Sumatra is an Indonesian island known for its rich coffee-growing heritage and culture. Its coffee is so well-regarded that it has earned a place among the world's most prized and sought-after varieties. The story of Sumatra coffee is an intriguing tale that goes back centuries and involves many different players and events.
It all began in the late 17th century when the Dutch were colonizing the region and seeking to expand their influence and wealth. The Dutch East India Company, also known as VOC, was a powerful force in the region, and it played a crucial role in the early history of Sumatra coffee.
The story goes that the Dutch governor of Malabar, in India, sent a Yemeni or arabica coffee seedling to the Dutch governor of Batavia, now known as Jakarta, in 1696. The seedling was an exotic and valuable commodity, as coffee was still a relatively unknown and exclusive product at the time.
The first shipment of seedlings failed due to flooding in Batavia, but the second shipment was sent in 1699 with Hendrik Zwaardecroon, a VOC official who had experience with growing coffee in Sri Lanka. Zwaardecroon oversaw the planting and cultivation of the coffee plants, and they grew and thrived in the fertile soil and tropical climate of Sumatra.
By 1711, the first Sumatran coffee beans were exported from Java to Europe by the VOC. This marked the beginning of Sumatra's coffee industry, which would soon become a major economic force in the region. The VOC played a central role in the development and expansion of the industry, and it worked to promote Sumatran coffee to European markets.
Over the next few decades, Sumatra coffee grew in popularity and demand, and the VOC continued to invest in the industry. By 1717, more than 2,000 pounds of coffee beans were shipped from Java to Europe, a testament to the success and growth of Sumatra coffee.
As Sumatra's coffee industry grew, different regions and blends of coffee began to emerge, each with their own unique flavors and characteristics. Coffees from Sumatra are known for their smooth, sweet body that is balanced and intense. Depending on the region, or blend of regions, the flavors of the land and processing can be very pronounced.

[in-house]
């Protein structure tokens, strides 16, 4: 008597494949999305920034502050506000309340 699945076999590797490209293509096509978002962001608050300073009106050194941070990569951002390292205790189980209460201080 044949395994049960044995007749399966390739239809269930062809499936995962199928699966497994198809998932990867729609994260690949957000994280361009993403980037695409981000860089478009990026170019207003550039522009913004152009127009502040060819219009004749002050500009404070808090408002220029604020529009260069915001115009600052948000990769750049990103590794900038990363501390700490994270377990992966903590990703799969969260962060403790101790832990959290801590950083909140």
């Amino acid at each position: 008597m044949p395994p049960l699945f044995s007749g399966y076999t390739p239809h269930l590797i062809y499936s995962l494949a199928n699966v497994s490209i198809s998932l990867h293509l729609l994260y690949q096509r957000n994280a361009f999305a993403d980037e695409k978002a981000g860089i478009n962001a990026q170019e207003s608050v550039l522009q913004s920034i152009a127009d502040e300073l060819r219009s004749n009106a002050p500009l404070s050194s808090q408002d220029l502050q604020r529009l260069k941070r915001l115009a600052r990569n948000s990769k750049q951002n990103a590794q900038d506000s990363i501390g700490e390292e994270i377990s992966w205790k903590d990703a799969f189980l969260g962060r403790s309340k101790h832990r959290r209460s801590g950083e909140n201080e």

When Sumatra coffee is properly roasted, there are notes of cocoa, tobacco, smoke, earth, and cedar wood that will show in the cup. Occasionally, Sumatran coffees can show greater acidity, which balances the body. This acidity takes on tropical fruit notes and sometimes an impression of grapefruit or lime.
The unique taste and quality of Sumatra coffee can be attributed to several factors, including the island's volcanic soil, tropical climate, and traditional processing methods. Sumatra's coffee farms are often small-scale, family-owned operations that use traditional methods to grow and process the beans.
One of the most distinctive aspects of Sumatra coffee is its processing method, which is known as wet-hulling or Giling Basah. This method involves removing the outer skin of the coffee cherry and leaving the beans to ferment for a short period before being washed and dried. This process gives the coffee a unique flavor profile and helps to accentuate its body and complexity.
Despite its popularity and success, Sumatra coffee has faced challenges and setbacks over the years. In the early 20th century, for example, the industry was hit hard by a devastating coffee leaf rust epidemic that destroyed many of the island's coffee trees.
In recent years, Sumatra coffee has also faced competition from other regions and producers, as well as challenges related to climate change and sustainability. Many farmers have struggled to adapt to changing weather patterns and growing conditions, while others have faced economic pressures and market volatility.
Coffees from Sumatra are known for smooth, sweet body that is balanced and intense. Depending on the region, or blend of regions, the flavors of the land and processing can be very pronounced. When Sumatra Coffee is properly roasted there are notes of cocoa, tobacco, smoke, earth and cedar wood which will show in the cup. Occasionally, Sumatran coffees can show greater acidity, which balances the body. This acidity takes on tropical fruit notes and sometimes an impression of grapefruit or lime.
Today, more than 90% of Indonesia’s coffee is grown by smallholders on coffee farms averaging around one hectare. Coffee is produced in small size farms and is process by the system “Gilling Basah” (wet hulling). The coffee has a very characteristic bluish color, which is attributed to the processing method.Sumatran coffee is a beautiful deep blue-green color with the appearance of jade.
Sumatran coffees capture the wild jungle essence of this tropical Indonesian island, often with an earthy, deep, complex, full-bodied coffee that exhibits low-acidity smoothness. A great Sumatran coffee is creamy, sweet, with a touch of butterscotch, spice, and mustiness.